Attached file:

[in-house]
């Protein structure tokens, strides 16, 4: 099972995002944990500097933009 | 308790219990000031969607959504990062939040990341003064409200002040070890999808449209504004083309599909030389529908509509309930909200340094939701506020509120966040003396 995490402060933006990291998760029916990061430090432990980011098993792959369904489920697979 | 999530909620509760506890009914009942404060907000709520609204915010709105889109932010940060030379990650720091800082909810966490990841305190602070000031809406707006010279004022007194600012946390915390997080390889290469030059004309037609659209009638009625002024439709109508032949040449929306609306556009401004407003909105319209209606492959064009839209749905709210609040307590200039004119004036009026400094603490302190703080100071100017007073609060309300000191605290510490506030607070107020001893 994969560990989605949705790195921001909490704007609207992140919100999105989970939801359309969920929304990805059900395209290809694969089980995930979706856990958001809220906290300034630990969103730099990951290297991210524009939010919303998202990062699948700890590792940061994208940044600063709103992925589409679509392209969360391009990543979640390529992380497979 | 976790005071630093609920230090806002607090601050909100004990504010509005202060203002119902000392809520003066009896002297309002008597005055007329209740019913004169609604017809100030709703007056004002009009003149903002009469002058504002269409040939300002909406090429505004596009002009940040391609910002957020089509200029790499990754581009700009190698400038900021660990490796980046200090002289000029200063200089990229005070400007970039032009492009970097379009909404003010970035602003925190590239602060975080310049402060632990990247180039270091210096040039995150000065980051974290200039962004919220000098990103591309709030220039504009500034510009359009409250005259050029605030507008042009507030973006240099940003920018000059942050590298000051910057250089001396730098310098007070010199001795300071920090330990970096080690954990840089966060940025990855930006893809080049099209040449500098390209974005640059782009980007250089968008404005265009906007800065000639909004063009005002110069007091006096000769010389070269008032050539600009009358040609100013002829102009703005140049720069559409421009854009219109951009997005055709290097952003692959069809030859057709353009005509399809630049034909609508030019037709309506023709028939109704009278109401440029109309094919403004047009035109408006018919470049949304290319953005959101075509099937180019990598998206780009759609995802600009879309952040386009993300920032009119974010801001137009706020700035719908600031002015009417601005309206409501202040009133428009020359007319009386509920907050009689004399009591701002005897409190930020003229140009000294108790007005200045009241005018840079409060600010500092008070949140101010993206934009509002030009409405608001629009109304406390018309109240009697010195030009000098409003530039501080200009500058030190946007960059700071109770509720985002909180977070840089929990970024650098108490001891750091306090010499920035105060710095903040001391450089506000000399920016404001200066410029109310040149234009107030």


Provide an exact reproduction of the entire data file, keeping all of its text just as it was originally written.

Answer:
[in-house]
């Protein structure tokens, strides 16, 4: 099972995002944990500097933009 | 308790219990000031969607959504990062939040990341003064409200002040070890999808449209504004083309599909030389529908509509309930909200340094939701506020509120966040003396 995490402060933006990291998760029916990061430090432990980011098993792959369904489920697979 | 999530909620509760506890009914009942404060907000709520609204915010709105889109932010940060030379990650720091800082909810966490990841305190602070000031809406707006010279004022007194600012946390915390997080390889290469030059004309037609659209009638009625002024439709109508032949040449929306609306556009401004407003909105319209209606492959064009839209749905709210609040307590200039004119004036009026400094603490302190703080100071100017007073609060309300000191605290510490506030607070107020001893 994969560990989605949705790195921001909490704007609207992140919100999105989970939801359309969920929304990805059900395209290809694969089980995930979706856990958001809220906290300034630990969103730099990951290297991210524009939010919303998202990062699948700890590792940061994208940044600063709103992925589409679509392209969360391009990543979640390529992380497979 | 976790005071630093609920230090806002607090601050909100004990504010509005202060203002119902000392809520003066009896002297309002008597005055007329209740019913004169609604017809100030709703007056004002009009003149903002009469002058504002269409040939300002909406090429505004596009002009940040391609910002957020089509200029790499990754581009700009190698400038900021660990490796980046200090002289000029200063200089990229005070400007970039032009492009970097379009909404003010970035602003925190590239602060975080310049402060632990990247180039270091210096040039995150000065980051974290200039962004919220000098990103591309709030220039504009500034510009359009409250005259050029605030507008042009507030973006240099940003920018000059942050590298000051910057250089001396730098310098007070010199001795300071920090330990970096080690954990840089966060940025990855930006893809080049099209040449500098390209974005640059782009980007250089968008404005265009906007800065000639909004063009005002110069007091006096000769010389070269008032050539600009009358040609100013002829102009703005140049720069559409421009854009219109951009997005055709290097952003692959069809030859057709353009005509399809630049034909609508030019037709309506023709028939109704009278109401440029109309094919403004047009035109408006018919470049949304290319953005959101075509099937180019990598998206780009759609995802600009879309952040386009993300920032009119974010801001137009706020700035719908600031002015009417601005309206409501202040009133428009020359007319009386509920907050009689004399009591701002005897409190930020003229140009000294108790007005200045009241005018840079409060600010500092008070949140101010993206934009509002030009409405608001629009109304406390018309109240009697010195030009000098409003530039501080200009500058030190946007960059700071109770509720985002909180977070840089929990970024650098108490001891750091306090010499920035105060710095903040001391450089506000000399920016404001200066410029109310040149234009107030």